The Conditions For The Mufassir

From the information in the preceding chapter concerning the historical development of the tafsîr, its correct methodology, and examples of deviant tafsîrs, the following conditions could be deduced as necessary for the achievement of an authentic tafsîr of Qur’ân. Conversely, the omission of any one of the following conditions will more than likely result in a distorted interpretation of the Qur’ân.

1. Correct Belief

The mufassir [1] first and foremost must possess a true belief in Islâm for his or her tafsîr to be pure and free from heresy or gross errors. Sincerely believing in Islâm does not automatically mean that one who does so has true belief in Islâm. A true or correct belief exists only when one’s conception of Islâm coincides with that of the Prophet [sall-Allâhu ‘alayhi wa sallam] and his Companions. Ignorance of what constitutes correct belief in Islâm will almost certainly lend the mufassir into incorrect explanations. Such an individual will be unable to distinguish between a correct interpretation and an incorrect one. Consequently, he or she will have to rely on their personal judgment, which would be impaired due to their ignorance. Correct belief is also non-sectarian. Such a belief frees the mufassir from the damaging influence of philosophies, schools of thought (madhhabs), movements, and sects. [2] The mufassir does not approach the Qur’ân with preconceived ideas and notions for which he or she wishes to find support in the Qur’ân. Such an approach invariably leads to misinterpretations and sectarian explanations.

2. Correct Methodology

All honest attempts at tafsîr must begin with the tafsîr of the Qur’ân by Qur’ân itself. What remains unexplained must then be sought in the Sunnah. If the tafsîr still cannot be found, the explanations of the Sahâbah [Companions of the Prophet] and their students must then be turned to. That which is left after the preceding steps can be found in the language of the Qur’ân. Such an approach to tafsîr takes into account Allâh’s role as the revealer and explainer of His revelation, the Prophet’s role as the practical interpreter of Allâh’s revelation, the Sahâbah and their students’ roles as the conveyers of Allâh’ revelation and the Prophet’s interpretation and application of it, and the role of classical Arabic as the vehicle in which the revelation and its explanation were transmitted.

Any other approach negates one or more of these vital roles and implies either a claim of direct revelation from God or an understanding superior to that of the Prophet [sall-Allâhu ‘alayhi wa sallam] and his Companions. A brief glance at the tafsîr of those ignoring these steps will expose their claims to divine revelation cloaked in terms like “ilham” [inspiration] and “kashf” [illumination].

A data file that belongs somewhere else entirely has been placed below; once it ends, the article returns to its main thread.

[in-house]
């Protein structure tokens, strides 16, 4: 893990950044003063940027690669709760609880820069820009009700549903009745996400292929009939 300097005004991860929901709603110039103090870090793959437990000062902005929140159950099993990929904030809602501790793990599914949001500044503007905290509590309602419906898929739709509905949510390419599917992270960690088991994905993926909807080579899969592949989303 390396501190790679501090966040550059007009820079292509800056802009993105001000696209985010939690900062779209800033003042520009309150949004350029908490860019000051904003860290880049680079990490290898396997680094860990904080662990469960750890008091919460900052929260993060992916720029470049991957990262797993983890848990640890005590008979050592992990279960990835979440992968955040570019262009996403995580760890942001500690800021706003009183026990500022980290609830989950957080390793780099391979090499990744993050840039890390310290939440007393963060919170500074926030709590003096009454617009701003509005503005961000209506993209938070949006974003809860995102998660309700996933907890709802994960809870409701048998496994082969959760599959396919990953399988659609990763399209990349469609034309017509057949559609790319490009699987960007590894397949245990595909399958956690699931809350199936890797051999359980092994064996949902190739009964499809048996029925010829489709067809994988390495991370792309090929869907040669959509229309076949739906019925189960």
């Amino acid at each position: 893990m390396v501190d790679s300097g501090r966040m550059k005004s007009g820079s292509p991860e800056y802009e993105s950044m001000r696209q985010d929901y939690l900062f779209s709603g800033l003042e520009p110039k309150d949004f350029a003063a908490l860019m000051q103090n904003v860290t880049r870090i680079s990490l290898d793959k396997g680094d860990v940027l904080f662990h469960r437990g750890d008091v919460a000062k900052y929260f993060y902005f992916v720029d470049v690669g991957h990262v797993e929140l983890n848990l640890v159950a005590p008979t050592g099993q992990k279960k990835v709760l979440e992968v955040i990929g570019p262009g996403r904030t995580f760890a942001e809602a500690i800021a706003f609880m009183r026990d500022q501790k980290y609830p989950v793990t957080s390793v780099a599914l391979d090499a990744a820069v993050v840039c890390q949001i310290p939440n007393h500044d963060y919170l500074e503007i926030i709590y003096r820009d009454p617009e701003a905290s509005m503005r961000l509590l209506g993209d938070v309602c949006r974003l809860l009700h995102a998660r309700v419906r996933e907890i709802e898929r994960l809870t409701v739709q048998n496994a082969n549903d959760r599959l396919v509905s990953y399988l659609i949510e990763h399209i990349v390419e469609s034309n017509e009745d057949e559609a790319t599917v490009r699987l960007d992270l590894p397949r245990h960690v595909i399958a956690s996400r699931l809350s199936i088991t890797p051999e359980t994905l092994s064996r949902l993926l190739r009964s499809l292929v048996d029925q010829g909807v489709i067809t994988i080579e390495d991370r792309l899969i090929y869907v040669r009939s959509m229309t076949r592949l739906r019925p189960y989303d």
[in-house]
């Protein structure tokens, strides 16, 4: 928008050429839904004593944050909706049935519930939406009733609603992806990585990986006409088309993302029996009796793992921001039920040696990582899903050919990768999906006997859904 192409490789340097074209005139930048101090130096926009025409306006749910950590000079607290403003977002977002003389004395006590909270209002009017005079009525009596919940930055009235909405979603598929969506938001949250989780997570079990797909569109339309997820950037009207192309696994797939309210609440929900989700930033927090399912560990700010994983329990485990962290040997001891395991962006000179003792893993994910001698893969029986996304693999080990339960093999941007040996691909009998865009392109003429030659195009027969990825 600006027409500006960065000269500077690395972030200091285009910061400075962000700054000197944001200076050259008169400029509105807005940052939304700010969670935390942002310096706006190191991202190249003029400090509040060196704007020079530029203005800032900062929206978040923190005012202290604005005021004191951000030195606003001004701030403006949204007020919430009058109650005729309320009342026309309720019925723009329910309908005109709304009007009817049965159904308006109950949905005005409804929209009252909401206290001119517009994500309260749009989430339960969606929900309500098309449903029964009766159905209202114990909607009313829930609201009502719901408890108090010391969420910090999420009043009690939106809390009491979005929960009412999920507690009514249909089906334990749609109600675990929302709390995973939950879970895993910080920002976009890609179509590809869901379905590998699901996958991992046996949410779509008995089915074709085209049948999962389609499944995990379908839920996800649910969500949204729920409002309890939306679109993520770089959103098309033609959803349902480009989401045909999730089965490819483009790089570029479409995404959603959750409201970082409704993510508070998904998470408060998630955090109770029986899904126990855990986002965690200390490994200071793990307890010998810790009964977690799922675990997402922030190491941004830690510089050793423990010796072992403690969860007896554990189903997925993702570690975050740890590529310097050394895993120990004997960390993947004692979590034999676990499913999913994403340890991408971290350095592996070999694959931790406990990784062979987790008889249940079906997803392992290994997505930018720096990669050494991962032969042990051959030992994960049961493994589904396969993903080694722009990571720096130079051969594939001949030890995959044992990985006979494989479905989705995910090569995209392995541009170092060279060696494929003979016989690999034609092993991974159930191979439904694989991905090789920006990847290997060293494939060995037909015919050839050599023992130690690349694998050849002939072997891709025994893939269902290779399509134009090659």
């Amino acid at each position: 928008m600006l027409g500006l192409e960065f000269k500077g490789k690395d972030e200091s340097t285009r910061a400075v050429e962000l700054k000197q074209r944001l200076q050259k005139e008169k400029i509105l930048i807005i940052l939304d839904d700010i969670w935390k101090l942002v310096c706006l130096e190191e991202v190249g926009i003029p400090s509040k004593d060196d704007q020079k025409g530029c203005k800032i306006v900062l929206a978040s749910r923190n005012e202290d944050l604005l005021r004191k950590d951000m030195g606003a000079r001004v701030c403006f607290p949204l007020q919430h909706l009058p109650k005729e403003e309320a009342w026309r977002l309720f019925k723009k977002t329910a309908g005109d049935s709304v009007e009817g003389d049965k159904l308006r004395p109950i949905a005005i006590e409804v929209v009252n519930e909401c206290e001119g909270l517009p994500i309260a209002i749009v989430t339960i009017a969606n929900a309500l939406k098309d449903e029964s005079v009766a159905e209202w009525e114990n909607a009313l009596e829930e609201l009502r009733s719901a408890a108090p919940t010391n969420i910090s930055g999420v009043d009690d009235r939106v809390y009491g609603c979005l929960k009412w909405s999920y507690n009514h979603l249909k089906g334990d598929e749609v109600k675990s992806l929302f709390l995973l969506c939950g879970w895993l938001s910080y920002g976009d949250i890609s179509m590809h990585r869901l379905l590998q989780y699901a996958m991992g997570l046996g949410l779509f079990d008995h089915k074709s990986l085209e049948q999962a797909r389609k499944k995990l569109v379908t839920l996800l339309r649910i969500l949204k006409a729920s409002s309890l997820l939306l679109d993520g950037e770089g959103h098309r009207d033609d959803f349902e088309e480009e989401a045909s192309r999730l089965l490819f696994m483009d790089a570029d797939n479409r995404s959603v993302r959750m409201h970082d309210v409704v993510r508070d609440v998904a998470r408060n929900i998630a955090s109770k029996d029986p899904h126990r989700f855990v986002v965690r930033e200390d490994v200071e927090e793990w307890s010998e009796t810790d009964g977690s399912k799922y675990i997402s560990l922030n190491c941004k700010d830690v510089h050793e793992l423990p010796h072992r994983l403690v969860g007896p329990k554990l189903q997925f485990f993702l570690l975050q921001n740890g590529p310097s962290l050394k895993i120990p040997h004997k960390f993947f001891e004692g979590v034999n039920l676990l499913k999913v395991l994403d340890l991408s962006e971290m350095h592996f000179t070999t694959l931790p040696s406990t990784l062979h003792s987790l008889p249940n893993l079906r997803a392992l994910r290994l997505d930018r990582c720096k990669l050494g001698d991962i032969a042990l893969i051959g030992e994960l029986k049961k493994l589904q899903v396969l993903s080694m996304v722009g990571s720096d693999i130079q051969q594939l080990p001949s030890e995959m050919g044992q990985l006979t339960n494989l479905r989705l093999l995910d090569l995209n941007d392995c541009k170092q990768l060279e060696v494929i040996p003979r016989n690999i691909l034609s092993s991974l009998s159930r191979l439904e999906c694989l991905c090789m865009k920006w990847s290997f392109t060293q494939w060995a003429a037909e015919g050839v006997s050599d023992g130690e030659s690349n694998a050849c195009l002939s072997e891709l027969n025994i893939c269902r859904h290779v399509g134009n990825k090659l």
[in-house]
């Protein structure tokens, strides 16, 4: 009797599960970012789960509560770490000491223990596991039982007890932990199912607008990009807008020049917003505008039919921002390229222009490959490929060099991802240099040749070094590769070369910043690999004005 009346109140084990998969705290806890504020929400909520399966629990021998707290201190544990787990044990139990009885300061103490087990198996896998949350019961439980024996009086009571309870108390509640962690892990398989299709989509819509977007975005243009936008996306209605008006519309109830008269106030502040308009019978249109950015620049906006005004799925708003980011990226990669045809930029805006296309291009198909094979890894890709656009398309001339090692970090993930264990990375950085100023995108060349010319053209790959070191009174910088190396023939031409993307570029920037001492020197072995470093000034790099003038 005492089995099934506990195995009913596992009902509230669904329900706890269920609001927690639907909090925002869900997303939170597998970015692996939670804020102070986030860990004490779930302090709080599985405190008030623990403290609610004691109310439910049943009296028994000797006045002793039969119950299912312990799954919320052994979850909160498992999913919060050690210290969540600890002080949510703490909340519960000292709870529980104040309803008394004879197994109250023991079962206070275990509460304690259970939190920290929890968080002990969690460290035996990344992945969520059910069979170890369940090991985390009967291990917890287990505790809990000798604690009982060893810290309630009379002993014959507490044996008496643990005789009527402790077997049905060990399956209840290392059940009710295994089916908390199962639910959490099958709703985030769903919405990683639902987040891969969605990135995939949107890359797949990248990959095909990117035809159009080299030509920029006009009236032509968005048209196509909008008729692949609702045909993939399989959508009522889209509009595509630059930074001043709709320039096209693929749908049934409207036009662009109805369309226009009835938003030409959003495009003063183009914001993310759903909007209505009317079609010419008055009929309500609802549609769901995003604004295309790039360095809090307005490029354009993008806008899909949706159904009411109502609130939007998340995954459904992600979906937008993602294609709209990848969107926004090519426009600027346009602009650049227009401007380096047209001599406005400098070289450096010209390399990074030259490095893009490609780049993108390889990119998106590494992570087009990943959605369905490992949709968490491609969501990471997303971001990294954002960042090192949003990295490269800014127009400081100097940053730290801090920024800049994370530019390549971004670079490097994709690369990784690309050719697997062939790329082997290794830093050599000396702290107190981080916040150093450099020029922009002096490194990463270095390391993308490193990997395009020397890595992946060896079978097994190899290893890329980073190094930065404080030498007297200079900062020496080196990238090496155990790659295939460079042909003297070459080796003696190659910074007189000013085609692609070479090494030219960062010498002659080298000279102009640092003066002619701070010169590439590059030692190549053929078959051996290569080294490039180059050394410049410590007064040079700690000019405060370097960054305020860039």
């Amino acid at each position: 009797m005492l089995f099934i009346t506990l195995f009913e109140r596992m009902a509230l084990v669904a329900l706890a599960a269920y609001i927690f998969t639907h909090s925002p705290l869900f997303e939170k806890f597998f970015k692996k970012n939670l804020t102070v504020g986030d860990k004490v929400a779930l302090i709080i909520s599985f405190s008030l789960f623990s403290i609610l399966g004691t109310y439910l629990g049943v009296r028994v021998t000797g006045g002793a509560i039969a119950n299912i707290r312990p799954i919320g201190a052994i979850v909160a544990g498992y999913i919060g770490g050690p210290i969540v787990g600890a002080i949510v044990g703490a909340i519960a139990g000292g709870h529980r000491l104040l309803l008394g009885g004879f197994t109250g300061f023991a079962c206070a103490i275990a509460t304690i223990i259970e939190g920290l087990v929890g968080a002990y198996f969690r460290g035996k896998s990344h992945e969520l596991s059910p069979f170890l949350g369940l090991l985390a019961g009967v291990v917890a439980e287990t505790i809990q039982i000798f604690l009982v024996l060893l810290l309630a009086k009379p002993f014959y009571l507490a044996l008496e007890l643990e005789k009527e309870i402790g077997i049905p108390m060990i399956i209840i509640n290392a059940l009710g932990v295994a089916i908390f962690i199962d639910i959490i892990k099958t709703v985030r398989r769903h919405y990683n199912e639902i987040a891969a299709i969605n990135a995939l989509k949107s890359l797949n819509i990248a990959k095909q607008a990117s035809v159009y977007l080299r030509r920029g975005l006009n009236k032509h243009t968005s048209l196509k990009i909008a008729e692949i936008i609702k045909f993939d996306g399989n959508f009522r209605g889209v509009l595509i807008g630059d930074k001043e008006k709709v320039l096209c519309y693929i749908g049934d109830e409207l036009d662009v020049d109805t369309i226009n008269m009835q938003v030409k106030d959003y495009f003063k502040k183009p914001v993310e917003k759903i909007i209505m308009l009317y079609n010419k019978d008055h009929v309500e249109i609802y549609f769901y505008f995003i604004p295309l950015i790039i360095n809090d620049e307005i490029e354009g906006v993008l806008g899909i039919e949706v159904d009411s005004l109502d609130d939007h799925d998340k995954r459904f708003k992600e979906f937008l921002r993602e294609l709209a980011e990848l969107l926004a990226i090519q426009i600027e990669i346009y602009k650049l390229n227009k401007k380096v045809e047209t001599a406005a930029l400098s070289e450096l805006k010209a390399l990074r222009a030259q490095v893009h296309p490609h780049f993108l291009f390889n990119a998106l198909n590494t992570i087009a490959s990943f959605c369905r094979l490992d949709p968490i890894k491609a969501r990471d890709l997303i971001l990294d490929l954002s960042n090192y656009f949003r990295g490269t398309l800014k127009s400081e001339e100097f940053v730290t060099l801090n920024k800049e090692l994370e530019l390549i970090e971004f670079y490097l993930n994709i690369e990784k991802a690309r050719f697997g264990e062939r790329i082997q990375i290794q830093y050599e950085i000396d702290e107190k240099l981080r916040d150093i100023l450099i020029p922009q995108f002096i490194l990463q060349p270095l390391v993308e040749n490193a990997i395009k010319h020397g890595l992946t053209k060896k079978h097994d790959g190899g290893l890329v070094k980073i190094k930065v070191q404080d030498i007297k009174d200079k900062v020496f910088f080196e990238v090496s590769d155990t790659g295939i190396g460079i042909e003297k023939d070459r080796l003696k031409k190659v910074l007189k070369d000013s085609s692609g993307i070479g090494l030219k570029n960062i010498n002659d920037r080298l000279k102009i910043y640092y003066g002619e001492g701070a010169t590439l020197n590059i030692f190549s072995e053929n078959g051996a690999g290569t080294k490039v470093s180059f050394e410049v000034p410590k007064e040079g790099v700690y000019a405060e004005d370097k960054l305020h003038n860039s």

3. Correct knowledge

The mufassir must have working knowledge of classical Arabic, its grammatical constructions, and its figures of speech, because this is the language of the Qur’ân. Any tafsîr which is based solely on a translation of some of the meanings of the Qur’ân will be liable to distortion. As Mujâhid, the student of Ibn ‘Abbâs said:

“It is not allowable for anyone who believes in Allah and the Last Day to explain Allah’s Book if he is not knowledgeable in the Arabic language.” [3]

The mufassir should also know the other Islâmic sciences which are connected in one way or another to the Qur’ân, such as hadîth and fiqh [Islâmic law]. He should be familiar with the science of hadîth in order to make sure that explanations attributed the Prophet [sall-Allâhu ‘alayhi wa sallam] or his Companions that he uses in his tafsîr are authentic. He should also know the fundamental principles of fiqh [Usûl-ul-Fiqh] in order to accurately extract or deduce Islâmic law from its passages. Without a correct understanding of these two sciences, the mufassir could not possibly escape including in his tafsîr a wealth of misinformation, since the body of weak and fabricated narrations is quite vast and the schools of fiqh [Islâmic law] and their methods are many and varied.

By Dr. Abû Amînah Bilal Philips
Usûl at-Tafsîr: The Methodology of Qur’ânic Interpretation, Pgs. 51-53

Footnotes:

1. One who makes tafsîr of the Qur’ân.
2. Mabahith fi ‘Ulûm al-Qur’ân, Pgs. 329-30
3. Quoted in Mabahith fi ‘Ulûm al-Qur’ân, Pgs. 331

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